Enhancing preschoolers’ understanding about story structure.
Keywords:Narration, fictional stories, preschool, intervention program
The purpose of this study is to examine the effect on preschool aged children of an intervention reinforcing comprehension of the structural framework of stories, so that they can produce their own stories. The sample consisted of 78 children, ages 4-6. The sample was separated into two groups, one experimental and one control group. The children in the experimental group were taught how to create original fictional stories through a multilevel intervention programme. During sessions, well-structured books were used that had very well-structured contents and an instructional strategy was implemented on five levels (creating prior knowledge, discussion, modelling, monitoring the process and producing stories). The children in the control group were read the same books and a discussion followed on the interesting parts of the stories. The results showed that the intervention programme significantly improved the children’s ability to understand the structural elements of a story and to generate comprehensible and organised fictional stories.
Allen, M., Kertoy, M., Sherblom, J., et al. (1994). Children’s narrative productions: A comparison of personal event and fictional stories. Applied Psycholinguistics, 15, 149-176. DOI: https://doi.org/10.1017/S0142716400005300 DOI: https://doi.org/10.1017/S0142716400005300
Ardila, A., Rosseli, M., Matute, E. & Inozemtseva, O. (2011). Gender differences in cognitive development. Developmental Psychology, 47, 974-990. DOI: 10.1037/a0023819 DOI: https://doi.org/10.1037/a0023819
Berman, R. & Slobin, D. (1994). Relating events in narrative: A cross linguistic developmental study. Hillsdale, NJ: Lawrence Erlbaum.
Buckner, J. & Fivush, R. (1998). Gender and self in children's autobiographical narratives. Applied Cognitive Psychology, 12, 407-429. DOI: https://doi.org/10.1002/(SICI)1099-0720(199808)12:4<407::AID-ACP575>3.0.CO;2-7
Curenton, S. (2011). Understanding the landscapes of stories: the association between preschoolers’’ narrative comprehension and production skills and cognitive abilities. Early Child Development and Care, 181, 791-808. https://doi.org/10.1080/03004430.2010.490946 DOI: https://doi.org/10.1080/03004430.2010.490946
Dennen, V. & Burner, K. (2008). Cognitive apprenticeship model in educational practice. In M. Spector, M. Driscoll, D. Merrill and J. Merrienboer (Eds.). Handbook of Research on Educational Communications and Technology (pp. 425-439). Mahwah, NJ: Lawrence Erlbau.
Grolig, L., Cohrdes, C., Tiffin-Richards, S. & Schroeder, S. (2020). Narrative dialogic reading with wordless picture books: A cluster-randomized intervention study. Early Childhood Research Quarterly, 51, 191-203. http://dx.doi.org/10.31234/osf.io/dcmpw DOI: https://doi.org/10.1016/j.ecresq.2019.11.002
Hansen, J. (2004). “Tell me a story” Developmentally appropriate retelling strategies. New Jersey: International Reading Association.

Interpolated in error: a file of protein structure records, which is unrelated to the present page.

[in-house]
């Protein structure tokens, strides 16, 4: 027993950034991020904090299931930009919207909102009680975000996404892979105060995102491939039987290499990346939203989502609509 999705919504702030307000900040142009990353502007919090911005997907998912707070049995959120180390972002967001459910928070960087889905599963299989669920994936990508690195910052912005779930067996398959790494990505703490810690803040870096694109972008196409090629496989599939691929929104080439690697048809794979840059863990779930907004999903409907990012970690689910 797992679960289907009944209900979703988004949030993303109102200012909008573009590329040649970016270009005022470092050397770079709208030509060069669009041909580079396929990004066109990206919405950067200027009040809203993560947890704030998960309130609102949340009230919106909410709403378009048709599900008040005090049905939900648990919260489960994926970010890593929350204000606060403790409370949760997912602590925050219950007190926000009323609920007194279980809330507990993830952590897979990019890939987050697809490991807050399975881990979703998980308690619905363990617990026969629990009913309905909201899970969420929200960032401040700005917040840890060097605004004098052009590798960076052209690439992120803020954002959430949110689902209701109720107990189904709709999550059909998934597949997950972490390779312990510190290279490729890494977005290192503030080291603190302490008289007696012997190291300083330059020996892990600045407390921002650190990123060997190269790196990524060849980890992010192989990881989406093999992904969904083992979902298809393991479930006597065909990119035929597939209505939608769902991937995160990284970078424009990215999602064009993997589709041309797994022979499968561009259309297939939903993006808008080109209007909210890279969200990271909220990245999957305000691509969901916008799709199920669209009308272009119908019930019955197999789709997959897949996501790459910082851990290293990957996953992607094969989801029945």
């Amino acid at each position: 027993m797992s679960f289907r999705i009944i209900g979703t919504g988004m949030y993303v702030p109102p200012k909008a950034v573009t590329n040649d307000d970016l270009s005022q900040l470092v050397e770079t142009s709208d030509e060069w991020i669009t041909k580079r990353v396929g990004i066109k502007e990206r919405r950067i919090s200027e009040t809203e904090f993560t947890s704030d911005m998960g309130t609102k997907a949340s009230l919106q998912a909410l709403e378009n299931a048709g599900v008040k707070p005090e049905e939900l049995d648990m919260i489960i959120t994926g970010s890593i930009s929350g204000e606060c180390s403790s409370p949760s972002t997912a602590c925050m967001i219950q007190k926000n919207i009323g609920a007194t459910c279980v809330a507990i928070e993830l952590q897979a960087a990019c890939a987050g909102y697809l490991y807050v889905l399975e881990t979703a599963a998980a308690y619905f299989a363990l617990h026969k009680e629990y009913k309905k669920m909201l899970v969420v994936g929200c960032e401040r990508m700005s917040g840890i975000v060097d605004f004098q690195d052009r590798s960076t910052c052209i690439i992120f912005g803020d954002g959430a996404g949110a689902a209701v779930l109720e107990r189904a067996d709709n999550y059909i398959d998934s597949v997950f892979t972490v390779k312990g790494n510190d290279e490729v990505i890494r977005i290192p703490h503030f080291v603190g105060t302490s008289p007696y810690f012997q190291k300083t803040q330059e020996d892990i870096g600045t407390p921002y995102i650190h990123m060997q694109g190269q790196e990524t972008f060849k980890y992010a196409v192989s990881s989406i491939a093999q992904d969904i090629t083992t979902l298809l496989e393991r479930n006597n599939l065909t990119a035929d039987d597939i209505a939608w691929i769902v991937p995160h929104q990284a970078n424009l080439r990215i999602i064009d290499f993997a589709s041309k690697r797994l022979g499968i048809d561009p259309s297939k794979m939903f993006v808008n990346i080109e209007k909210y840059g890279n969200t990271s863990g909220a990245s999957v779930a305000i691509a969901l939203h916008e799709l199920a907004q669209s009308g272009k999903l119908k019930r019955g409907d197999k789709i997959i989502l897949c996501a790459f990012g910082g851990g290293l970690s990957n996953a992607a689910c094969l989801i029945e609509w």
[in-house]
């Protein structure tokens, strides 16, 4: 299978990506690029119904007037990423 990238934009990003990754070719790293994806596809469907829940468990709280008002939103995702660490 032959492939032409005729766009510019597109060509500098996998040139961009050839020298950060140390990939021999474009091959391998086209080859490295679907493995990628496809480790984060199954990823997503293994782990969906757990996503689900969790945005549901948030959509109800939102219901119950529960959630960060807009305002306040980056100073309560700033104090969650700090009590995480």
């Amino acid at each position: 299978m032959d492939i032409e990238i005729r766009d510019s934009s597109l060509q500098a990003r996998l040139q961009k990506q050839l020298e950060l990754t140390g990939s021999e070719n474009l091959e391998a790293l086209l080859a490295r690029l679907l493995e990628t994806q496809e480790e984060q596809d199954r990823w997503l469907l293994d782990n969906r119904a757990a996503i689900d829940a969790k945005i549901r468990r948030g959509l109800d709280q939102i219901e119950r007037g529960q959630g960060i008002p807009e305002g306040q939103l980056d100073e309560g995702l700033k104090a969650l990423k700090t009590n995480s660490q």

Heilmann, J., Miller, J., Nockerts, A. & Dunaway, C. (2010). Properties of the Narrative Scoring Scheme using narrative retells in young school-age children. American Journal of Speech-Language Pathology, 19, 154-166. https://doi.org/10.1044/1058-0360(2009/08-0024) DOI: https://doi.org/10.1044/1058-0360(2009/08-0024)
Kang, H., Lundeberg, M., Wolter, B., delMas, R., & Herreid, C. (2012). Gender differences in student performance in large lecture classrooms using personal response systems (‘clickers’) with narrative case studies. Learning, Media and Technology, 37, 53-76. http://dx.doi.org/10.1080/17439884.2011.556123 DOI: https://doi.org/10.1080/17439884.2011.556123
Küntay, A. & Nakamura, K. (2004). Linguistic strategies serving evaluative functions: A comparison between Japanese and Turkish narratives. In S. Strοmqvist, & L. Verhoeven (Eds.), Relating events in narrative: Typological and contextual perspective (pp. 329–358). Mahwah, NJ: Lawrence Erlbaum.
Lepola, J., Lynch, J., Laakkonen, E., Silvén, M. & Niemi, P. (2012). The role of inference making and other language skills in the development of narrative listening comprehension in 4–6 year-old children. Reading Research Quarterly, 47, 259–282. http://dx.doi.org/10.1002/rrq.020 DOI: https://doi.org/10.1002/rrq.020
Lever, R. & Sénéchal, M. (2011). Discussing stories: On how a dialogic reading intervention improves kindergartners’ oral narrative construction. Journal of Experimental Child Psychology, 108, 1–24. http://dx.doi.org/10.1016/j.jecp.2010.07.002 DOI: https://doi.org/10.1016/j.jecp.2010.07.002
Lillard, A., Lerner, M., Hopkins, E., Dore, R., Smith, E. & Palmquist, C. (2013). The impact of pretend play on children's development: A review of the evidence. Psycho-logical Bulletin, 139, 1–34. https://doi.org/10.1037/a0029321 DOI: https://doi.org/10.1037/a0029321
Meier, A. (2020). Early growth trajectories of narrative language development=sex differences in microstructural and macrostructural skills. Thesis. Master of Arts. Michigan State University.
Nicolopoulou, A., Cortina, K., Ilgaz, H., Cates, C. & de Sá, A. (2015). Using a narrative-and play-based activity to promote low-income preschoolers’ oral language, emergent literacy, and social competence. Early Childhood Research Quarterly, 31, 147–16. https://doi.org/10.1016/j.ecresq.2015.01.006 DOI: https://doi.org/10.1016/j.ecresq.2015.01.006